Education

To Educate or Not

When David Wang graduated at the top of his 2008 Mt. Lebanon High School class, he had his pick of prestigious universities. The University of Pittsburgh offered him a full undergraduate scholarship and guaranteed his admission into Pitt’s School of Medicine after his undergraduate degree. So Wang turned down Princeton, Duke, Cal Tech and the …

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Brave New Search

As new technology and methods of communication develop at an exponential rate, no one stays more current than teenagers. Before parents realize that posting their kids’ baby pictures on Facebook is inappropriate or that using Twitter to detail their daily routines is embarrassing, teenagers have long since moved onto to something new. During the college application …

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Bidding Farewell to a Difficult Decade

Though some purists might argue that the first decade of the new century did not begin until Jan. 1, 2001, and will not end until Dec. 31, 2010, the great mass of humanity marked the end of that decade last Dec. 31. Most observed its passing with relief. The last 10 years have been called, …

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Thank You for the Dance

Every Tuesday and Wednesday morning last fall, students in Laurie Collier’s and Maureen Kedzuf’s fifth-grade class lined up in escort position at Arlington Accelerated Academy and headed to the gymnasium to dance. They were among the more than 300 fifth-graders from six elementary schools participating in Dancing Classrooms’ inaugural year in the Pittsburgh Public Schools. …

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I, Teacher

Early in Isaac Asimov’s speculative fiction classic “I, Robot,” a little girl named Gloria becomes more attached to a robot named Robbie than to her own parents. Originally wary of Robbie, Gloria’s parents grow to love and respect the tin man after it saves their little munchkin’s life by sweeping her away from the path …

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Strategy in the Ivory Tower

The wrecking ball that has moved through the U.S. economy, taking down investment banks, fitness chains and donut shops, is threatening a group of institutions not usually mentioned on the nightly business report. Colleges and universities across western Pennsylvania and the country are bracing for the impact from unemployment, weak credit and stock markets and …

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Pittsburgh’s College Corridor

What conjures an image of fun and vitality more than the phrase “college town”? And especially clear in an economy like the present one, what industry offers more stability in roiling financial seas than a solid stable of universities? Western Pennsylvania is home to dozens. At their hub is a group of seven, making a …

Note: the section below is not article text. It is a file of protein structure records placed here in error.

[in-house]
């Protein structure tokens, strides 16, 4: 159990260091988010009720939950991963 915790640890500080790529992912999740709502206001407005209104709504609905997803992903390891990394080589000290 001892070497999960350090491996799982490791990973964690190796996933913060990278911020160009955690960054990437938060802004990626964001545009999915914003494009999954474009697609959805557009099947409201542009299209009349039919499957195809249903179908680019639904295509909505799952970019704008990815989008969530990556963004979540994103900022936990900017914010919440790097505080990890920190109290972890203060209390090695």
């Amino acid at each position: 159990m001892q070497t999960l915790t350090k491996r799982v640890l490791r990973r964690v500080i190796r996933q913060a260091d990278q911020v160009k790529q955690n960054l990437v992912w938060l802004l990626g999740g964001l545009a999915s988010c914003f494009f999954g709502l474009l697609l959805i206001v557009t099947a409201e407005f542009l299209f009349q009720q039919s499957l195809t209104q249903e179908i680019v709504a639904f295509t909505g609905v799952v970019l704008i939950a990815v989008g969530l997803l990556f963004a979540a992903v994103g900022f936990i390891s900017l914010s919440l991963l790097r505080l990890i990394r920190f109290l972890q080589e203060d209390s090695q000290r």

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All the Comforts of Home — and Then Some

In January, The Pennsylvania Board of Education’s Higher Education Council tossed out this idea for a new kind of institution of higher learning: A no-frills, low-cost college where kids could earn a bachelor’s degree sans the on-campus fitness centers, climbing walls, as-comfy-as-home dorm rooms and other expensive amenities found on many campuses today. An emphasis …

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Making a Promise

Pittsburgh has a way of weaseling itself into one’s heart. My wife, a Midwestern girl raised in Sioux City, and I, an Arab boy born in Lebanon, moved to Pittsburgh in 1984. We brought with us our 3-month-old daughter, youthful idealism, boundless energy and lots of naïve inexperience. Into this mix, one year later, were …

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The Pitt Century

On October 2, 1908, toward the close of Pittsburgh’s 150th anniversary celebration, a crowd of dignitaries, distinguished guests and assorted politicos congregated in Oakland, an island of pastoral villas and classical architecture in the middle of the growing, smoky metropolis. The crowd came to see the groundbreaking for Soldiers’ and Sailors’ Memorial Hall, a cavernous …

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Where in the World is Point Park?

Back from the endangered list, the “little school that could” has a plan to revive Downtown. Can it create a Latin Quarter by the Mon? Point Park University, as it is now called (it was until recently a college), has been Downtown since the 1930s. For years, though, it’s had an identity problem. When most …

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Inside the Promise

As is his style, Jeffrey Romoff wanted to get to the point. “So, how much is it going to cost?” the charismatic and sometimes acerbic president and CEO of UPMC, the region’s largest employer and dominant health care provider, asked in a Bronx accent still evident after 35 years in Pittsburgh. It was 7:50 a.m. on …

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Give me a “P”

By 1995, a dark cloud had settled over the University of Pittsburgh. It was taking a beating in the press as it struggled to deal with one controversy after another. Leadership at the highest level was in transition. Once-generous state subsidies to support its operations were drying up. And when hopes turned to the notion of …

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